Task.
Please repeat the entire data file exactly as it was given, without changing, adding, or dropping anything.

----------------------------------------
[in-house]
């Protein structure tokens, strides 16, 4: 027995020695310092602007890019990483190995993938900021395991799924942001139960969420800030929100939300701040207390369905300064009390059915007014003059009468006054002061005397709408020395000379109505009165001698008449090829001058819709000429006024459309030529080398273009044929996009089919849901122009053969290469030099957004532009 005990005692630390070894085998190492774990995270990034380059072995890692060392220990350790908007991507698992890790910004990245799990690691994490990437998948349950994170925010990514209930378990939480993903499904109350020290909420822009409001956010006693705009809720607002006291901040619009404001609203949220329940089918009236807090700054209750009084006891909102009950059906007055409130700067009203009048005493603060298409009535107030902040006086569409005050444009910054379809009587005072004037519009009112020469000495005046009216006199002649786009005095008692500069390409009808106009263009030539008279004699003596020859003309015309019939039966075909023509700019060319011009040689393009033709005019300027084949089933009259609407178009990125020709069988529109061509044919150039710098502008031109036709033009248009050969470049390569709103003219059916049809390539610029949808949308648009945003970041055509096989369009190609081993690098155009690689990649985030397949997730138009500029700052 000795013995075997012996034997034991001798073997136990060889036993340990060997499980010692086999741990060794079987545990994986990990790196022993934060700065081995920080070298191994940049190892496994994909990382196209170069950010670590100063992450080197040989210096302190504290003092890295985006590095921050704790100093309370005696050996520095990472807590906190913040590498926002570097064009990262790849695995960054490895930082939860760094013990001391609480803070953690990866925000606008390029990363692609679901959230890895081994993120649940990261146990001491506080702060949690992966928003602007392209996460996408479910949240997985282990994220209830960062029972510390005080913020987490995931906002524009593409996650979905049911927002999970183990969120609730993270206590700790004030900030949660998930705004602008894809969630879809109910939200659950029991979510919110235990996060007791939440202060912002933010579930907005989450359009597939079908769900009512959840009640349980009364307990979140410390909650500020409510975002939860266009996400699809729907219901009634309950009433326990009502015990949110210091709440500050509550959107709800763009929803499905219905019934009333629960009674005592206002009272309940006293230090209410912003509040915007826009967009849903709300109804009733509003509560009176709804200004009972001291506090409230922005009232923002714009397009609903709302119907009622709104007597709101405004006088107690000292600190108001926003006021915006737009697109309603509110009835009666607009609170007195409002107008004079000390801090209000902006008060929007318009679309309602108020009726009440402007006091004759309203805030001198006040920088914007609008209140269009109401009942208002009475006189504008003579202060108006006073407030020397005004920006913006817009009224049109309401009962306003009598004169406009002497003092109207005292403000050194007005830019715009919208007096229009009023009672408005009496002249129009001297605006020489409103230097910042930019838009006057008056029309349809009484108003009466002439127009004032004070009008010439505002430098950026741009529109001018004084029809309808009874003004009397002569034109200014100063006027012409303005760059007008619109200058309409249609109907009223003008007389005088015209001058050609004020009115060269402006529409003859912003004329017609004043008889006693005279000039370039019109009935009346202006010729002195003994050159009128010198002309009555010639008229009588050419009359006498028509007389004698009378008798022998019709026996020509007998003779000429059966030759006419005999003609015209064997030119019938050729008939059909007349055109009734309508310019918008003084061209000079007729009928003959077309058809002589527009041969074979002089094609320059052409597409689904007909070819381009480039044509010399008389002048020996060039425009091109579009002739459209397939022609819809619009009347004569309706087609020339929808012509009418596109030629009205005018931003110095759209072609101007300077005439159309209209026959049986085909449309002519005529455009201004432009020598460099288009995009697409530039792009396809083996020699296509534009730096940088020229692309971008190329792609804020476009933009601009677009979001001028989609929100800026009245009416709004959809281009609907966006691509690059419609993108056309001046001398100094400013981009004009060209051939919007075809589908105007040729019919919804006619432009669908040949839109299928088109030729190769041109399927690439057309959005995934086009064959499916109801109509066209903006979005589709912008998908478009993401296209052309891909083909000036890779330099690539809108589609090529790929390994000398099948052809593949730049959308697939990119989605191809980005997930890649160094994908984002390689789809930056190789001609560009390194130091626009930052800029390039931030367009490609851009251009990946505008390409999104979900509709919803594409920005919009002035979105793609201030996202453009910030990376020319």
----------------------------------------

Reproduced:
[in-house]
């Protein structure tokens, strides 16, 4: 027995020695310092602007890019990483190995993938900021395991799924942001139960969420800030929100939300701040207390369905300064009390059915007014003059009468006054002061005397709408020395000379109505009165001698008449090829001058819709000429006024459309030529080398273009044929996009089919849901122009053969290469030099957004532009 005990005692630390070894085998190492774990995270990034380059072995890692060392220990350790908007991507698992890790910004990245799990690691994490990437998948349950994170925010990514209930378990939480993903499904109350020290909420822009409001956010006693705009809720607002006291901040619009404001609203949220329940089918009236807090700054209750009084006891909102009950059906007055409130700067009203009048005493603060298409009535107030902040006086569409005050444009910054379809009587005072004037519009009112020469000495005046009216006199002649786009005095008692500069390409009808106009263009030539008279004699003596020859003309015309019939039966075909023509700019060319011009040689393009033709005019300027084949089933009259609407178009990125020709069988529109061509044919150039710098502008031109036709033009248009050969470049390569709103003219059916049809390539610029949808949308648009945003970041055509096989369009190609081993690098155009690689990649985030397949997730138009500029700052 000795013995075997012996034997034991001798073997136990060889036993340990060997499980010692086999741990060794079987545990994986990990790196022993934060700065081995920080070298191994940049190892496994994909990382196209170069950010670590100063992450080197040989210096302190504290003092890295985006590095921050704790100093309370005696050996520095990472807590906190913040590498926002570097064009990262790849695995960054490895930082939860760094013990001391609480803070953690990866925000606008390029990363692609679901959230890895081994993120649940990261146990001491506080702060949690992966928003602007392209996460996408479910949240997985282990994220209830960062029972510390005080913020987490995931906002524009593409996650979905049911927002999970183990969120609730993270206590700790004030900030949660998930705004602008894809969630879809109910939200659950029991979510919110235990996060007791939440202060912002933010579930907005989450359009597939079908769900009512959840009640349980009364307990979140410390909650500020409510975002939860266009996400699809729907219901009634309950009433326990009502015990949110210091709440500050509550959107709800763009929803499905219905019934009333629960009674005592206002009272309940006293230090209410912003509040915007826009967009849903709300109804009733509003509560009176709804200004009972001291506090409230922005009232923002714009397009609903709302119907009622709104007597709101405004006088107690000292600190108001926003006021915006737009697109309603509110009835009666607009609170007195409002107008004079000390801090209000902006008060929007318009679309309602108020009726009440402007006091004759309203805030001198006040920088914007609008209140269009109401009942208002009475006189504008003579202060108006006073407030020397005004920006913006817009009224049109309401009962306003009598004169406009002497003092109207005292403000050194007005830019715009919208007096229009009023009672408005009496002249129009001297605006020489409103230097910042930019838009006057008056029309349809009484108003009466002439127009004032004070009008010439505002430098950026741009529109001018004084029809309808009874003004009397002569034109200014100063006027012409303005760059007008619109200058309409249609109907009223003008007389005088015209001058050609004020009115060269402006529409003859912003004329017609004043008889006693005279000039370039019109009935009346202006010729002195003994050159009128010198002309009555010639008229009588050419009359006498028509007389004698009378008798022998019709026996020509007998003779000429059966030759006419005999003609015209064997030119019938050729008939059909007349055109009734309508310019918008003084061209000079007729009928003959077309058809002589527009041969074979002089094609320059052409597409689904007909070819381009480039044509010399008389002048020996060039425009091109579009002739459209397939022609819809619009009347004569309706087609020339929808012509009418596109030629009205005018931003110095759209072609101007300077005439159309209209026959049986085909449309002519005529455009201004432009020598460099288009995009697409530039792009396809083996020699296509534009730096940088020229692309971008190329792609804020476009933009601009677009979001001028989609929100800026009245009416709004959809281009609907966006691509690059419609993108056309001046001398100094400013981009004009060209051939919007075809589908105007040729019919919804006619432009669908040949839109299928088109030729190769041109399927690439057309959005995934086009064959499916109801109509066209903006979005589709912008998908478009993401296209052309891909083909000036890779330099690539809108589609090529790929390994000398099948052809593949730049959308697939990119989605191809980005997930890649160094994908984002390689789809930056190789001609560009390194130091626009930052800029390039931030367009490609851009251009990946505008390409999104979900509709919803594409920005919009002035979105793609201030996202453009910030990376020319």